Almost everything I’ve read on pilgrimage says that preparing for the pilgrimage is part of the journey. There have been times in my life, however, when I haven’t prepared, when what started out to be a vacation or just a trip became a doorway to another dimension.
For example, it’s April 1987, and my wife Mary Lee and I are in Washington, D.C. visiting her cousin Peggy and sightseeing. We turn a corner somewhere around the Lincoln Monument and find ourselves beside a black granite wall. In the midst of the noisy city, I’m suddenly in a cloister of quiet. Maybe twenty-five people are walking slowly along the wall in silence. Many reach out tentatively to touch the wall, or trace one of the names engraved in stone. Some are weeping. A tall man with a white beard stands to one side, his arms wrapped around himself, as if holding himself together. His face is like marble. He does not move the entire time I’m there.
Obeying some kind of call I don’t understand, I walk down the cobblestones in front of the wall to the book that tells me where to find the name of my high school classmate, Bobbie Boyd. By the time I identify him—Panel 27E-Line 98: Robert White Boyd. 1LT-02. Died October 13, 1967—I am overwhelmed by the almost 60,000 names of those who died in the Viet Nam War and by my sense of guilt over how hard I worked the year Bobbie was killed to parlay a congenital back deformity into a 1Y deferment. Placing my hand against the polished black stone, I feel the solidity of the wall between those of my generation who served in the military and those who didn’t.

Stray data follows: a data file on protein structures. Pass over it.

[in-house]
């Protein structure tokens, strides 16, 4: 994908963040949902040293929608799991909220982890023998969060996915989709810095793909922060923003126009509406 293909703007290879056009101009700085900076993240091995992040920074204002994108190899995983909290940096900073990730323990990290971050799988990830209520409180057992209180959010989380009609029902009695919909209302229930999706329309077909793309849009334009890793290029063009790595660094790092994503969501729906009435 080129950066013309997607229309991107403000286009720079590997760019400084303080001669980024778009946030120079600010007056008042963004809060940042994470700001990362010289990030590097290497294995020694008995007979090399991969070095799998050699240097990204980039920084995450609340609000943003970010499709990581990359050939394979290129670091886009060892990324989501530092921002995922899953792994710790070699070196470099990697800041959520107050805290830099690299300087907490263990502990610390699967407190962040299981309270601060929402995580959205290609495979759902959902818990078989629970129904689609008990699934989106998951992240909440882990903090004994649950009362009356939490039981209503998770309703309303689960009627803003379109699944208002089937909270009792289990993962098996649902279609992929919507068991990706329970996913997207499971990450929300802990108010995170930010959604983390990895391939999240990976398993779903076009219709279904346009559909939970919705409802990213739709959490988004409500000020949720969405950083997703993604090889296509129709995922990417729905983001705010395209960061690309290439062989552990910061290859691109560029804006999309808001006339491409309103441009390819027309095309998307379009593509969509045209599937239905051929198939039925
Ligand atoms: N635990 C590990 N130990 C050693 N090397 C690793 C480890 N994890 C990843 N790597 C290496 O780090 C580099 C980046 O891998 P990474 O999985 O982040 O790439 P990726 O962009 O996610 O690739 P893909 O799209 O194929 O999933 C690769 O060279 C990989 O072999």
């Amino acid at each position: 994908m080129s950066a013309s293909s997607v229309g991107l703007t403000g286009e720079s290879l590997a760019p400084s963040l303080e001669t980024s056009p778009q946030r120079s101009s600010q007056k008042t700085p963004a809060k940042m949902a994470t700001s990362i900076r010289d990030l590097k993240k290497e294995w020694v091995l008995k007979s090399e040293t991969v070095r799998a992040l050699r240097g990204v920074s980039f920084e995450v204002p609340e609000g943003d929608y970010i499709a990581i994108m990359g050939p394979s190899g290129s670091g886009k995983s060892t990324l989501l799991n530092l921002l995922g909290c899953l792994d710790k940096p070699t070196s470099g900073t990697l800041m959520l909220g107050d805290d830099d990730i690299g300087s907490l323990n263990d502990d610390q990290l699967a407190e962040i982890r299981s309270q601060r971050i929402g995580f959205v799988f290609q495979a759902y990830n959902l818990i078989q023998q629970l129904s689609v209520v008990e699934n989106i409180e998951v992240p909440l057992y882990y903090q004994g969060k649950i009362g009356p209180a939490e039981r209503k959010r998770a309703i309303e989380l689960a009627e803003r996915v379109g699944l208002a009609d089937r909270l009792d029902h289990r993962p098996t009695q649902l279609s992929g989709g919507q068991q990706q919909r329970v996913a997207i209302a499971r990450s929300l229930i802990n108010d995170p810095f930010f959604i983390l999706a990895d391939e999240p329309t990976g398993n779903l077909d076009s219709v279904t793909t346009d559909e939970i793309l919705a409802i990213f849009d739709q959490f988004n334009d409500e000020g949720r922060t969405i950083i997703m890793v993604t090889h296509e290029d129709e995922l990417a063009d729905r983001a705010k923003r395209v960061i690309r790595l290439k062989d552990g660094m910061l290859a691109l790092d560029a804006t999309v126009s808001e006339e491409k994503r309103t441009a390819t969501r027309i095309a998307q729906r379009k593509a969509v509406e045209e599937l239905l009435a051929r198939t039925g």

Thirty years later, I’m still on the other side of that wall. When the guys in the men’s group I go to who served in Viet Nam talk of their experiences, I shrink in shame. I wonder how much of my continued back pain is due to guilt rather than deformed bones. Still, I know that those who served in Viet Nam suffer far more than I for being on their side of the wall. Some guys talk about returning to the US after serving their country and being yelled at, spit upon. Several talk about depression. More Viet Nam veterans have now died by their own hand than died in combat, the result, many people think, of the way our society shunned them. And in his book Tribe, Sebastian Junger points out that since Viet Nam, the problem for returning soldiers has become even worse because more and more people in our society don’t want to acknowledge the ruthlessness and aggression needed for combat.
A year and a half after visiting the Viet Nam Memorial, I found myself on the other side of another wall when my eighteen-year-old daughter Laurie died of cancer. I’ve written in earlier blogs about the isolating effects of grief. Certainly much of my isolation, especially my guilt, was self-imposed, but, as I’ve said before, even the most sociable parents find themselves isolated in their grief. Most people, at least most people I’ve come in contact with, don’t want to think about what it’s like to have a child die. Oh, they’re happy enough to read about parents who are raising money for scholarships in their child’s name or who are planting trees or building memorial gardens. They enjoy hearing stories of dying children cracking jokes or comforting their parents. Our society loves to hear of heroic struggles, determined resilience in the face of death. My experience has been that what society doesn’t want to hear about, any more than it wants to acknowledge the brutality of combat, are the sleepless nights, the irrational anger, the self-medicating, the tears, the shame. Even close colleagues and friends who are sympathetic at first can become impatient after a year or so. “Get over it,” I’ve been told. “Lighten up.”